I have kept every single piece of spam and virus email since mid-1997. Occasionally, it comes in handy, for example, to add naïve Bayesian spam filter to my custom-written email filter. And occasionally I use it to build a chart of spam and virus email.

The following chart plots every single piece of spam and virus email that arrived at my work email address since April 1997. Blue dots are spam and red dots are email viruses. The horizontal axis is time, and the vertical axis is size of mail (on a logarithmic scale). Darker dots represent more messages. (Messages larger than 1MB have been treated as if they were 1MB.)

Note that this chart is not scientific. Only mail which makes it past the corporate spam and virus filters show up on the chart.

Why does so much spam and virus mail get through the filters? Because corporate mail filters cannot take the risk of accidentally classifying valid business email as spam. Consequently, the filters have to make sure to remove something only if they has extremely high confidence that the message is unwanted.

Okay, enough dawdling. Let's see the chart.

Overall statistics and extrema:

  • First message in chart: April 22, 1997.
  • Last message in chart: September 10, 2004.
  • Smallest message: 372 bytes, received March 11, 1998.
    From: 15841.
    To: 15841.
    Subject: About your account...
    Content-Type: text/plain; charset=ISO-8859-1
    Content-Transfer-Encoding: 7bit
    
    P
    
  • Largest message: 1,406,967 bytes, received January 8, 2004. HTML mail with a lot of text including 41 large images. A slightly smaller version was received the previous day. (I guess they figured that their first version wasn't big enough, so they sent out an updated version the next day.)
  • Single worst spam day by volume: January 8, 2004. That one monster message sealed the deal.
  • Single worst spam day by number of messages: August 22, 2002. 67 pieces of spam. The vertical blue line.
  • Single worst virus day: August 24, 2003. This is the winner both by volume (1.7MB) and by number (49). The red splotch.
  • Totals: 227.6MB of spam in roughly 19,000 messages. 61.8MB of viruses in roughly 3500 messages.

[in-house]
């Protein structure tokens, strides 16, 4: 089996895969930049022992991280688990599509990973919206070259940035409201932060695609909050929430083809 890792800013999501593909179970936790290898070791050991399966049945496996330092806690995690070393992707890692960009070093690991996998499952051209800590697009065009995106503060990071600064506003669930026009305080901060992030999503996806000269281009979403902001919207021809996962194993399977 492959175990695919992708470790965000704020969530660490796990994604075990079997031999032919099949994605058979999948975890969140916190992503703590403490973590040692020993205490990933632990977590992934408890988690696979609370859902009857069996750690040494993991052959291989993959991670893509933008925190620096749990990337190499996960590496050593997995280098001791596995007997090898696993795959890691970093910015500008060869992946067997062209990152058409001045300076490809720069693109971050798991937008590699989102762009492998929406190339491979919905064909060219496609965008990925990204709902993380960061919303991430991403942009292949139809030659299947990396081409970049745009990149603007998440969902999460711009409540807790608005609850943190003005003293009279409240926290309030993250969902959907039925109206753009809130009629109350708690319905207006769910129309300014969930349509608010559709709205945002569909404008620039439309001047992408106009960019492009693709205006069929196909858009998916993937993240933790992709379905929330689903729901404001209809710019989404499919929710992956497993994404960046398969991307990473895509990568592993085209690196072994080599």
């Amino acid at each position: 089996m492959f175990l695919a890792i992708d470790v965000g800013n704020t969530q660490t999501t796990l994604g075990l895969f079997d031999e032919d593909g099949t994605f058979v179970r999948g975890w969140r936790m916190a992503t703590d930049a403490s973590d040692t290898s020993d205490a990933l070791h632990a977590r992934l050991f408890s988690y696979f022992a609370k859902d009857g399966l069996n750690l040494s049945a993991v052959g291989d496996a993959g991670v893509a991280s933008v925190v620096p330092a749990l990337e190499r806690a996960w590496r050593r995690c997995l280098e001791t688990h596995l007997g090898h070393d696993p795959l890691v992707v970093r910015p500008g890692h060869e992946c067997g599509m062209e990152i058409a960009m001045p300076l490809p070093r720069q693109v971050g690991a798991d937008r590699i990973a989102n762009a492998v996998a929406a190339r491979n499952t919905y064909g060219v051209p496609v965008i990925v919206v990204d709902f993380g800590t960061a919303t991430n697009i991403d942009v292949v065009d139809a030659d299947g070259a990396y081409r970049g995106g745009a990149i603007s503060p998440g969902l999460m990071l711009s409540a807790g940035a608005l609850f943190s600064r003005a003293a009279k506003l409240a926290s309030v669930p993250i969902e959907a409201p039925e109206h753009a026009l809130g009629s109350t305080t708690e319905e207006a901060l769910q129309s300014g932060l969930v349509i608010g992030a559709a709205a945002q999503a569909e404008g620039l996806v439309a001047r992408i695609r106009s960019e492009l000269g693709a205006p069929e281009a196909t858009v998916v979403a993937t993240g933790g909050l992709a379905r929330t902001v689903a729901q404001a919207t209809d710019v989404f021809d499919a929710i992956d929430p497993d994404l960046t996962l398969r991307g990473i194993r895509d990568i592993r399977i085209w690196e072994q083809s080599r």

Things you can see on the chart:

  • Spam went ballistic starting in 2002. You could see it growing in 2001, but 2002 was when it really took off.
  • Vertical blue lines are "bad spam days". Vertical red lines are "bad virus days".
  • Horizontal red lines let you watch the lifetime of a particular email virus. (This works only for viruses with a fixed-size payload. Viruses with variable-size payload are smeared vertically.)
  • The big red splotch in August 2003 around the 100K mark is the Sobig virus.
  • The horizontal line in 2004 that wanders around the 2K mark is the Netsky virus.
  • For most of this time, the company policy on spam filtering was not to filter it out at all, because all the filters they tried had too high a false-positive rate. (I.e., they were rejecting too many valid messages as spam.) You can see that in late 2003, the blue dot density diminished considerably. That's when mail administrators found a filter whose false-positive rate was low enough to be acceptable.

As a comparison, here's the same chart based on email received at one of my inactive personal email addresses.

This particular email address has been inactive since 1995; all the mail it gets is therefore from harvesting done prior to 1995. (That's why you don't see any red dots: None of my friends have this address in their address book since it is inactive.) The graph doesn't go back as far because I didn't start saving spam from this address until late 2000.

Overall statistics and extrema:

  • First message in chart: September 2, 2000.
  • Last message in chart: September 10, 2004.
  • Smallest message: 256 bytes, received July 24, 2004.
    Received: from dhcp065-025-005-032.neo.rr.com ([65.25.5.32]) by ...
             Sat, 24 Jul 2004 12:30:35 -0700
    X-Message-Info: 10
    
  • Largest message: 3,661,900 bytes, received April 11, 2003. Mail with four large bitmap attachments, each of which is a Windows screenshot of Word with a document open, each bitmap showing a different page of the document. Perhaps one of the most inefficient ways of distributing a four-page document.
  • Single worst spam day by volume: April 11, 2003. Again, the monster message drowns out the competition.
  • Single worst spam day by number of messages: October 3, 2003. 74 pieces of spam.
  • Totals: 237MB of spam in roughly 35,000 messages.

I cannot explain the mysterious "quiet period" at the beginning of 2004. Perhaps my ISP instituted a filter for a while? Perhaps I didn't log on often enough to pick up my spam and it expired on the server? I don't know.

One theory is that the lull was due to uncertainty created by the CAN-SPAM Act, which took effect on January 1, 2004. I don't buy this theory since there was no significant corresponding lull at my other email account, and follow-up reports indicate that CAN-SPAM was widely disregarded. Even in its heyday, compliance was only 3%.

Curiously, the trend in spam size for this particular account is that it has been going down since 2002. In the previous chart, you could see a clear upward trend since 1997. My theory is that since this second dataset is more focused on current trends, it missed out on the growth trend in the late 1990's and instead is seeing the shift in spam from text to <IMG> tags.